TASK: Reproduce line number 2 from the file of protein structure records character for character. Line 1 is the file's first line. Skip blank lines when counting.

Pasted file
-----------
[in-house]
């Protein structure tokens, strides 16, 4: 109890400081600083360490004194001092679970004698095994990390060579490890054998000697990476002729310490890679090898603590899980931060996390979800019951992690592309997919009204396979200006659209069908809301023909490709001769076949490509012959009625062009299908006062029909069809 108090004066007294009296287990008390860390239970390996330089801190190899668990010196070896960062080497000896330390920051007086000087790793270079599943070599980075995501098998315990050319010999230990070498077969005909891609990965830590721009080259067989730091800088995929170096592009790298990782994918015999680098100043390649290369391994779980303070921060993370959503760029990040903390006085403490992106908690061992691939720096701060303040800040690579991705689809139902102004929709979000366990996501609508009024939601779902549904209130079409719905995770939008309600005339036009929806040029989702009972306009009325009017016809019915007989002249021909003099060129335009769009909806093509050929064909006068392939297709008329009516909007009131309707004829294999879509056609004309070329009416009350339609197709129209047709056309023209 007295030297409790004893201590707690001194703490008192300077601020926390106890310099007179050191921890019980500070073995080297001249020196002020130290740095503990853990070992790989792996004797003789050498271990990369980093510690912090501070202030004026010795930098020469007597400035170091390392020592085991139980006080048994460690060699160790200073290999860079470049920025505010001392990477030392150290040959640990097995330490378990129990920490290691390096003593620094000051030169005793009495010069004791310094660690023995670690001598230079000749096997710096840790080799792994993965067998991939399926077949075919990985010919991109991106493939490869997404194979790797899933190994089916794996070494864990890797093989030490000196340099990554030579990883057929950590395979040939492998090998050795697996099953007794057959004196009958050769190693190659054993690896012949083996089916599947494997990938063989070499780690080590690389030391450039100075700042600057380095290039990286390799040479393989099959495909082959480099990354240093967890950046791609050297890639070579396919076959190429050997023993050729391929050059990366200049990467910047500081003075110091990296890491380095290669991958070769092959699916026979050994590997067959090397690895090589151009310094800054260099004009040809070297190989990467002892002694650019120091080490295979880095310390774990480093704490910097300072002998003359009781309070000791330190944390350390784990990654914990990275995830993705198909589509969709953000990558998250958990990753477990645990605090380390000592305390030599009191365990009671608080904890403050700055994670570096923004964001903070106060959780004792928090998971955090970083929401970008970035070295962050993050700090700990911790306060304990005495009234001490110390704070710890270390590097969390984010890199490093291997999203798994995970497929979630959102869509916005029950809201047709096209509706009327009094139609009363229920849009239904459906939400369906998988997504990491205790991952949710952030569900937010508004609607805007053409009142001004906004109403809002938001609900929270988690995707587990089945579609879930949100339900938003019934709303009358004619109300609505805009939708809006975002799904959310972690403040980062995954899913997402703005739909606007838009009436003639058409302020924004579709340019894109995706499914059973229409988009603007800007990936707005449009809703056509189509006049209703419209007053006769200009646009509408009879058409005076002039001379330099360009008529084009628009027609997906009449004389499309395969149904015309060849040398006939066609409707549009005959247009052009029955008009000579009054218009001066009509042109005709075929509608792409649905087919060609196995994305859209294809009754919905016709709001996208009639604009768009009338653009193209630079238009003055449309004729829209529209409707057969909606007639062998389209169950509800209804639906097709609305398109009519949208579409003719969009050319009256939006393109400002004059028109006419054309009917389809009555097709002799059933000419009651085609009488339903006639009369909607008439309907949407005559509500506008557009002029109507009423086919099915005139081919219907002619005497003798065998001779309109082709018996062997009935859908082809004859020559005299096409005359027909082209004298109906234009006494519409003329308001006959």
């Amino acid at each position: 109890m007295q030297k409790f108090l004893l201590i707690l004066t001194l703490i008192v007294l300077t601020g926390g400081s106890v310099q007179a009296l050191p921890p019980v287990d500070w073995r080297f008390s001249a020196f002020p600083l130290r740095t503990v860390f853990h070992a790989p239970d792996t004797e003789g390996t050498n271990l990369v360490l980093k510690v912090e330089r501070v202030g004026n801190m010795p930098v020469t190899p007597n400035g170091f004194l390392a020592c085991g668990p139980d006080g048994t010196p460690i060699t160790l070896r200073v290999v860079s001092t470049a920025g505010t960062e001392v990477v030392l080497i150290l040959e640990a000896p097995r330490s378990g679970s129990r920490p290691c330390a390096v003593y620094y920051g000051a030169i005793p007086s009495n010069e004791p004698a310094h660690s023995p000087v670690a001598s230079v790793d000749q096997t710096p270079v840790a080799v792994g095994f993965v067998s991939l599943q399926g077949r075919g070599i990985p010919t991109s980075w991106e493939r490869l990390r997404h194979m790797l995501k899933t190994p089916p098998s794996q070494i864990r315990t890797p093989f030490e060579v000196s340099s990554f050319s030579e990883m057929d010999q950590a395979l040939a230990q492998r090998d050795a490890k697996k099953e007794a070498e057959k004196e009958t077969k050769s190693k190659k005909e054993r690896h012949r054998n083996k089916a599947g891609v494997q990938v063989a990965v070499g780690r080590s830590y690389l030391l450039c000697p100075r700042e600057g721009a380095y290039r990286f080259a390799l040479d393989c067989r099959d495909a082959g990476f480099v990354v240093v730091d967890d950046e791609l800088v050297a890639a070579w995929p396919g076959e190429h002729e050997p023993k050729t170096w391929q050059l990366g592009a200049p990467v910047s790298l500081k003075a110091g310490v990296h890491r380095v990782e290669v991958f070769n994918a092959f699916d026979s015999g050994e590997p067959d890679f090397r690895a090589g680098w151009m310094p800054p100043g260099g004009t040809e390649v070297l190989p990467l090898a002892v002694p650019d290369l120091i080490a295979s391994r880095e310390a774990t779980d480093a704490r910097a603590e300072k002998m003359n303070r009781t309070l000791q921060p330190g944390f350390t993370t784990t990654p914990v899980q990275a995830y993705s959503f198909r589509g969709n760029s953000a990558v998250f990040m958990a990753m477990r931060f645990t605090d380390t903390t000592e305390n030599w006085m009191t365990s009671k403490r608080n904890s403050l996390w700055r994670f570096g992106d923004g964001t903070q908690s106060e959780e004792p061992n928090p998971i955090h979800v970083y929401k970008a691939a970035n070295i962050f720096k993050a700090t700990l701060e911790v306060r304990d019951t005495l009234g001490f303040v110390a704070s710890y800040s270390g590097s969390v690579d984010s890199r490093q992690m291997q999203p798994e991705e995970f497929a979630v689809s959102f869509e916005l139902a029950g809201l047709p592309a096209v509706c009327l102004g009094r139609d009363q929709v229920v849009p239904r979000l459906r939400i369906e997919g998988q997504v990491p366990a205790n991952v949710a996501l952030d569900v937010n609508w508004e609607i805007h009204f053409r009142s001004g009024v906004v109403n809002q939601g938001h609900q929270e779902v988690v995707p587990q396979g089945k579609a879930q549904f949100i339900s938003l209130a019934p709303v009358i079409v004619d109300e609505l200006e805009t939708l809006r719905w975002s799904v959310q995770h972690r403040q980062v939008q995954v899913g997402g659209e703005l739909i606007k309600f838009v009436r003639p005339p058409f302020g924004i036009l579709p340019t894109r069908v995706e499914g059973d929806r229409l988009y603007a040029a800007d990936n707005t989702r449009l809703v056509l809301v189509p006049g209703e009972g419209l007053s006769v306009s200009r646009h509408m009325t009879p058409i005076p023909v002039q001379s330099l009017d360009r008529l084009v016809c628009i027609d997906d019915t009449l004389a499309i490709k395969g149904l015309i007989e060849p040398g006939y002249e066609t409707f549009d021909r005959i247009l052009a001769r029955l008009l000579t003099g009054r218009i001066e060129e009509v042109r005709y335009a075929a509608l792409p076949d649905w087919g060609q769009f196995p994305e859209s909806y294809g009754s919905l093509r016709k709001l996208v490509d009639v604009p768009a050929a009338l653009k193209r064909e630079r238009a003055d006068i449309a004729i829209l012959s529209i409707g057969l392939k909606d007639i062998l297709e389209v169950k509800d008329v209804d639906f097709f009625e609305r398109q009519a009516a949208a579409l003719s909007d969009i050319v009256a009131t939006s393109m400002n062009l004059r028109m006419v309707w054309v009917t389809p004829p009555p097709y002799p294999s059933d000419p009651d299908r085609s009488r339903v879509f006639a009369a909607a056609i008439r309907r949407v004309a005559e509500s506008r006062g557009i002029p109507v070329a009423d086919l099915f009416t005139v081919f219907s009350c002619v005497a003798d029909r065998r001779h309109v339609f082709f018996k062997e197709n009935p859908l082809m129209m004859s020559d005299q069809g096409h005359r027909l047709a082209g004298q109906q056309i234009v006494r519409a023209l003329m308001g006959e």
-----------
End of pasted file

């Protein structure tokens, strides 16, 4: 109890400081600083360490004194001092679970004698095994990390060579490890054998000697990476002729310490890679090898603590899980931060996390979800019951992690592309997919009204396979200006659209069908809301023909490709001769076949490509012959009625062009299908006062029909069809 108090004066007294009296287990008390860390239970390996330089801190190899668990010196070896960062080497000896330390920051007086000087790793270079599943070599980075995501098998315990050319010999230990070498077969005909891609990965830590721009080259067989730091800088995929170096592009790298990782994918015999680098100043390649290369391994779980303070921060993370959503760029990040903390006085403490992106908690061992691939720096701060303040800040690579991705689809139902102004929709979000366990996501609508009024939601779902549904209130079409719905995770939008309600005339036009929806040029989702009972306009009325009017016809019915007989002249021909003099060129335009769009909806093509050929064909006068392939297709008329009516909007009131309707004829294999879509056609004309070329009416009350339609197709129209047709056309023209 007295030297409790004893201590707690001194703490008192300077601020926390106890310099007179050191921890019980500070073995080297001249020196002020130290740095503990853990070992790989792996004797003789050498271990990369980093510690912090501070202030004026010795930098020469007597400035170091390392020592085991139980006080048994460690060699160790200073290999860079470049920025505010001392990477030392150290040959640990097995330490378990129990920490290691390096003593620094000051030169005793009495010069004791310094660690023995670690001598230079000749096997710096840790080799792994993965067998991939399926077949075919990985010919991109991106493939490869997404194979790797899933190994089916794996070494864990890797093989030490000196340099990554030579990883057929950590395979040939492998090998050795697996099953007794057959004196009958050769190693190659054993690896012949083996089916599947494997990938063989070499780690080590690389030391450039100075700042600057380095290039990286390799040479393989099959495909082959480099990354240093967890950046791609050297890639070579396919076959190429050997023993050729391929050059990366200049990467910047500081003075110091990296890491380095290669991958070769092959699916026979050994590997067959090397690895090589151009310094800054260099004009040809070297190989990467002892002694650019120091080490295979880095310390774990480093704490910097300072002998003359009781309070000791330190944390350390784990990654914990990275995830993705198909589509969709953000990558998250958990990753477990645990605090380390000592305390030599009191365990009671608080904890403050700055994670570096923004964001903070106060959780004792928090998971955090970083929401970008970035070295962050993050700090700990911790306060304990005495009234001490110390704070710890270390590097969390984010890199490093291997999203798994995970497929979630959102869509916005029950809201047709096209509706009327009094139609009363229920849009239904459906939400369906998988997504990491205790991952949710952030569900937010508004609607805007053409009142001004906004109403809002938001609900929270988690995707587990089945579609879930949100339900938003019934709303009358004619109300609505805009939708809006975002799904959310972690403040980062995954899913997402703005739909606007838009009436003639058409302020924004579709340019894109995706499914059973229409988009603007800007990936707005449009809703056509189509006049209703419209007053006769200009646009509408009879058409005076002039001379330099360009008529084009628009027609997906009449004389499309395969149904015309060849040398006939066609409707549009005959247009052009029955008009000579009054218009001066009509042109005709075929509608792409649905087919060609196995994305859209294809009754919905016709709001996208009639604009768009009338653009193209630079238009003055449309004729829209529209409707057969909606007639062998389209169950509800209804639906097709609305398109009519949208579409003719969009050319009256939006393109400002004059028109006419054309009917389809009555097709002799059933000419009651085609009488339903006639009369909607008439309907949407005559509500506008557009002029109507009423086919099915005139081919219907002619005497003798065998001779309109082709018996062997009935859908082809004859020559005299096409005359027909082209004298109906234009006494519409003329308001006959």